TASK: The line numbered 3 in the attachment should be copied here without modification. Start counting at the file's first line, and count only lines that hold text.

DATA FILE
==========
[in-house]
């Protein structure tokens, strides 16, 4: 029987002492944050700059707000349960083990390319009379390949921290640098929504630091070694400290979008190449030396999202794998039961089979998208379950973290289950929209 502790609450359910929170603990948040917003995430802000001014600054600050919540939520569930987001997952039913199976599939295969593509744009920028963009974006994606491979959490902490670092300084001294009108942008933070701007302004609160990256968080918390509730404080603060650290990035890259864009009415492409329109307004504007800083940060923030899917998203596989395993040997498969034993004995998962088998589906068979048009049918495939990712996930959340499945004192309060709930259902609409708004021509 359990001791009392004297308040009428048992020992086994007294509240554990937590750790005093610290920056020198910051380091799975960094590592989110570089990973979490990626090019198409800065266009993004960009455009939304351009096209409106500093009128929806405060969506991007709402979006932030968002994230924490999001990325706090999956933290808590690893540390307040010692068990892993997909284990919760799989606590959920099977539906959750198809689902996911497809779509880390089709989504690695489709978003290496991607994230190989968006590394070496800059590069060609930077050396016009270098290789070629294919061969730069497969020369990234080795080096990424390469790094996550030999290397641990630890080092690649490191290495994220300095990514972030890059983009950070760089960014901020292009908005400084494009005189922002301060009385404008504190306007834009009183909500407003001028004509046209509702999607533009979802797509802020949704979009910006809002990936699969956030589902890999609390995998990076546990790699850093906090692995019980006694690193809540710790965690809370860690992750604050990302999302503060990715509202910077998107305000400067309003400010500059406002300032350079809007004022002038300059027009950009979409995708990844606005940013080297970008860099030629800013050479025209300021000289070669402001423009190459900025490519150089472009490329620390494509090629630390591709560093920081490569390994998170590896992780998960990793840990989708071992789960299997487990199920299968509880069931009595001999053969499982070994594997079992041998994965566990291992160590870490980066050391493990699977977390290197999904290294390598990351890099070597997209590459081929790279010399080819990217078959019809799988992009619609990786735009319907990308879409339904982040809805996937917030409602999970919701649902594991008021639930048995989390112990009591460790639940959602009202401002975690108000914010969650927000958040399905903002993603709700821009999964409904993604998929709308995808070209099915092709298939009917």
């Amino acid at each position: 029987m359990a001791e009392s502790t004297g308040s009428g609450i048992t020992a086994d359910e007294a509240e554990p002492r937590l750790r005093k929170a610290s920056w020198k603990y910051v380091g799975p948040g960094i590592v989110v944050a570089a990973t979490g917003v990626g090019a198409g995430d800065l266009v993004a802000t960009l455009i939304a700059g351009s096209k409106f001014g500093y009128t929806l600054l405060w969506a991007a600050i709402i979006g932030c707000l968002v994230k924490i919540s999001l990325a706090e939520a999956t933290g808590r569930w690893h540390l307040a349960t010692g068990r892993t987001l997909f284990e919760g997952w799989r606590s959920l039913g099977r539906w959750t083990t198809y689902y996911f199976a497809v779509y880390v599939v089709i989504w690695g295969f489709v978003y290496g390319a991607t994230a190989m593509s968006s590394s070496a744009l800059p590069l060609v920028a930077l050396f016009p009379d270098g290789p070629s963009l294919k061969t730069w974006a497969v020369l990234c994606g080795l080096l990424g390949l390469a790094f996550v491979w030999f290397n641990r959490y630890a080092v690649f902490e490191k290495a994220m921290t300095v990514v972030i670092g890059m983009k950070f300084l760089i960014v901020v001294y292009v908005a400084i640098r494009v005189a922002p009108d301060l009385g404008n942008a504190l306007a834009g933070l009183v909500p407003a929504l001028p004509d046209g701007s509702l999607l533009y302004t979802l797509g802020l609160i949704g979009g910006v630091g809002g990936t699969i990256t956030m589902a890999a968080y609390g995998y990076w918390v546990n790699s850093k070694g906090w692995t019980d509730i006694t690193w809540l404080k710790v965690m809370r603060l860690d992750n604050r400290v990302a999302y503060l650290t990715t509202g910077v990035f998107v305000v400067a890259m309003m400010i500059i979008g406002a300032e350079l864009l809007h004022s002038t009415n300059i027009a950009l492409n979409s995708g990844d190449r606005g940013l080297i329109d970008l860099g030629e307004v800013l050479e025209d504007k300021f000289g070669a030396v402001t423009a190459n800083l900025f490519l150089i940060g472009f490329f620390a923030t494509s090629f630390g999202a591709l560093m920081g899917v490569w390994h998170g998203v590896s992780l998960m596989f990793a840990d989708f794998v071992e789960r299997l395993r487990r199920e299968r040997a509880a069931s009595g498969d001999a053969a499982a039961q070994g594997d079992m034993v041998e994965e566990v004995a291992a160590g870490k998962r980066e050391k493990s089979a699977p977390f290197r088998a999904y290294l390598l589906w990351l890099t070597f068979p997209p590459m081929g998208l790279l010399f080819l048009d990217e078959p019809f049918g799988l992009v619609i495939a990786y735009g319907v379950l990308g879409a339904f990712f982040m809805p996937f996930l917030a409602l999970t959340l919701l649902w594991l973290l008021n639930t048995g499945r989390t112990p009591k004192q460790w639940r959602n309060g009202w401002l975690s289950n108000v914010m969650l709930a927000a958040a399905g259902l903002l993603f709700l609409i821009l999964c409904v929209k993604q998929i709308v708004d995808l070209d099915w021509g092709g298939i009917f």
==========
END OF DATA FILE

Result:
């Amino acid at each position: 029987m359990a001791e009392s502790t004297g308040s009428g609450i048992t020992a086994d359910e007294a509240e554990p002492r937590l750790r005093k929170a610290s920056w020198k603990y910051v380091g799975p948040g960094i590592v989110v944050a570089a990973t979490g917003v990626g090019a198409g995430d800065l266009v993004a802000t960009l455009i939304a700059g351009s096209k409106f001014g500093y009128t929806l600054l405060w969506a991007a600050i709402i979006g932030c707000l968002v994230k924490i919540s999001l990325a706090e939520a999956t933290g808590r569930w690893h540390l307040a349960t010692g068990r892993t987001l997909f284990e919760g997952w799989r606590s959920l039913g099977r539906w959750t083990t198809y689902y996911f199976a497809v779509y880390v599939v089709i989504w690695g295969f489709v978003y290496g390319a991607t994230a190989m593509s968006s590394s070496a744009l800059p590069l060609v920028a930077l050396f016009p009379d270098g290789p070629s963009l294919k061969t730069w974006a497969v020369l990234c994606g080795l080096l990424g390949l390469a790094f996550v491979w030999f290397n641990r959490y630890a080092v690649f902490e490191k290495a994220m921290t300095v990514v972030i670092g890059m983009k950070f300084l760089i960014v901020v001294y292009v908005a400084i640098r494009v005189a922002p009108d301060l009385g404008n942008a504190l306007a834009g933070l009183v909500p407003a929504l001028p004509d046209g701007s509702l999607l533009y302004t979802l797509g802020l609160i949704g979009g910006v630091g809002g990936t699969i990256t956030m589902a890999a968080y609390g995998y990076w918390v546990n790699s850093k070694g906090w692995t019980d509730i006694t690193w809540l404080k710790v965690m809370r603060l860690d992750n604050r400290v990302a999302y503060l650290t990715t509202g910077v990035f998107v305000v400067a890259m309003m400010i500059i979008g406002a300032e350079l864009l809007h004022s002038t009415n300059i027009a950009l492409n979409s995708g990844d190449r606005g940013l080297i329109d970008l860099g030629e307004v800013l050479e025209d504007k300021f000289g070669a030396v402001t423009a190459n800083l900025f490519l150089i940060g472009f490329f620390a923030t494509s090629f630390g999202a591709l560093m920081g899917v490569w390994h998170g998203v590896s992780l998960m596989f990793a840990d989708f794998v071992e789960r299997l395993r487990r199920e299968r040997a509880a069931s009595g498969d001999a053969a499982a039961q070994g594997d079992m034993v041998e994965e566990v004995a291992a160590g870490k998962r980066e050391k493990s089979a699977p977390f290197r088998a999904y290294l390598l589906w990351l890099t070597f068979p997209p590459m081929g998208l790279l010399f080819l048009d990217e078959p019809f049918g799988l992009v619609i495939a990786y735009g319907v379950l990308g879409a339904f990712f982040m809805p996937f996930l917030a409602l999970t959340l919701l649902w594991l973290l008021n639930t048995g499945r989390t112990p009591k004192q460790w639940r959602n309060g009202w401002l975690s289950n108000v914010m969650l709930a927000a958040a399905g259902l903002l993603f709700l609409i821009l999964c409904v929209k993604q998929i709308v708004d995808l070209d099915w021509g092709g298939i009917f």